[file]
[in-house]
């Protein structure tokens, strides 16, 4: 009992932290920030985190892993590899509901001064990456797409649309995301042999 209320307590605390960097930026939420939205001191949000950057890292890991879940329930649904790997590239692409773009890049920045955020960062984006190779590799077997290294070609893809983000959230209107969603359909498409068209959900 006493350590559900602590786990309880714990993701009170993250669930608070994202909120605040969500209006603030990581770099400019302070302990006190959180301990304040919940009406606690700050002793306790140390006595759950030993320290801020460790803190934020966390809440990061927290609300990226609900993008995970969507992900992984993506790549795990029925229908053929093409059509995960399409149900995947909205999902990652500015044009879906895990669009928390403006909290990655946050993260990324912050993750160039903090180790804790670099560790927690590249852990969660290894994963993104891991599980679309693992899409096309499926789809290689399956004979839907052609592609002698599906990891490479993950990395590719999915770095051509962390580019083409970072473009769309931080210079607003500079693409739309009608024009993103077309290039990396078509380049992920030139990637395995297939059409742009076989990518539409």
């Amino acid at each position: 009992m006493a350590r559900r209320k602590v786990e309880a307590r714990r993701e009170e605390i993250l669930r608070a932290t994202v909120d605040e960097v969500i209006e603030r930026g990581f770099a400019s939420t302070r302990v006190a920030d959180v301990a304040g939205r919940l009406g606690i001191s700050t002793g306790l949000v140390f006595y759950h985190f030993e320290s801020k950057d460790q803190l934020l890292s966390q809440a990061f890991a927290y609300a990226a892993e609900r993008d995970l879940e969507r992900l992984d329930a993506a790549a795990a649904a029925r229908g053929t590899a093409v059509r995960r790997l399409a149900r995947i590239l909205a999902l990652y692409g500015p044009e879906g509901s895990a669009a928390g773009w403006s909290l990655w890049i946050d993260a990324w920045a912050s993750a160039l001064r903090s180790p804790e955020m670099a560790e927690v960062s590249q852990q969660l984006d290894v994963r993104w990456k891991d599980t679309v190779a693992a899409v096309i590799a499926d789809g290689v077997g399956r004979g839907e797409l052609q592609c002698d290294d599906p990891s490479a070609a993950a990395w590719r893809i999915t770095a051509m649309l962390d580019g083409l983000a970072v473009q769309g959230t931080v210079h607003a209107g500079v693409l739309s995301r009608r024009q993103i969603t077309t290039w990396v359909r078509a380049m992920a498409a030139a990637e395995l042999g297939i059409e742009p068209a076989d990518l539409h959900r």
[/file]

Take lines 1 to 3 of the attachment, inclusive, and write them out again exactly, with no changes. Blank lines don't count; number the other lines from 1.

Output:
[in-house]
């Protein structure tokens, strides 16, 4: 009992932290920030985190892993590899509901001064990456797409649309995301042999 209320307590605390960097930026939420939205001191949000950057890292890991879940329930649904790997590239692409773009890049920045955020960062984006190779590799077997290294070609893809983000959230209107969603359909498409068209959900 006493350590559900602590786990309880714990993701009170993250669930608070994202909120605040969500209006603030990581770099400019302070302990006190959180301990304040919940009406606690700050002793306790140390006595759950030993320290801020460790803190934020966390809440990061927290609300990226609900993008995970969507992900992984993506790549795990029925229908053929093409059509995960399409149900995947909205999902990652500015044009879906895990669009928390403006909290990655946050993260990324912050993750160039903090180790804790670099560790927690590249852990969660290894994963993104891991599980679309693992899409096309499926789809290689399956004979839907052609592609002698599906990891490479993950990395590719999915770095051509962390580019083409970072473009769309931080210079607003500079693409739309009608024009993103077309290039990396078509380049992920030139990637395995297939059409742009076989990518539409």
């Amino acid at each position: 009992m006493a350590r559900r209320k602590v786990e309880a307590r714990r993701e009170e605390i993250l669930r608070a932290t994202v909120d605040e960097v969500i209006e603030r930026g990581f770099a400019s939420t302070r302990v006190a920030d959180v301990a304040g939205r919940l009406g606690i001191s700050t002793g306790l949000v140390f006595y759950h985190f030993e320290s801020k950057d460790q803190l934020l890292s966390q809440a990061f890991a927290y609300a990226a892993e609900r993008d995970l879940e969507r992900l992984d329930a993506a790549a795990a649904a029925r229908g053929t590899a093409v059509r995960r790997l399409a149900r995947i590239l909205a999902l990652y692409g500015p044009e879906g509901s895990a669009a928390g773009w403006s909290l990655w890049i946050d993260a990324w920045a912050s993750a160039l001064r903090s180790p804790e955020m670099a560790e927690v960062s590249q852990q969660l984006d290894v994963r993104w990456k891991d599980t679309v190779a693992a899409v096309i590799a499926d789809g290689v077997g399956r004979g839907e797409l052609q592609c002698d290294d599906p990891s490479a070609a993950a990395w590719r893809i999915t770095a051509m649309l962390d580019g083409l983000a970072v473009q769309g959230t931080v210079h607003a209107g500079v693409l739309s995301r009608r024009q993103i969603t077309t290039w990396v359909r078509a380049m992920a498409a030139a990637e395995l042999g297939i059409e742009p068209a076989d990518l539409h959900r």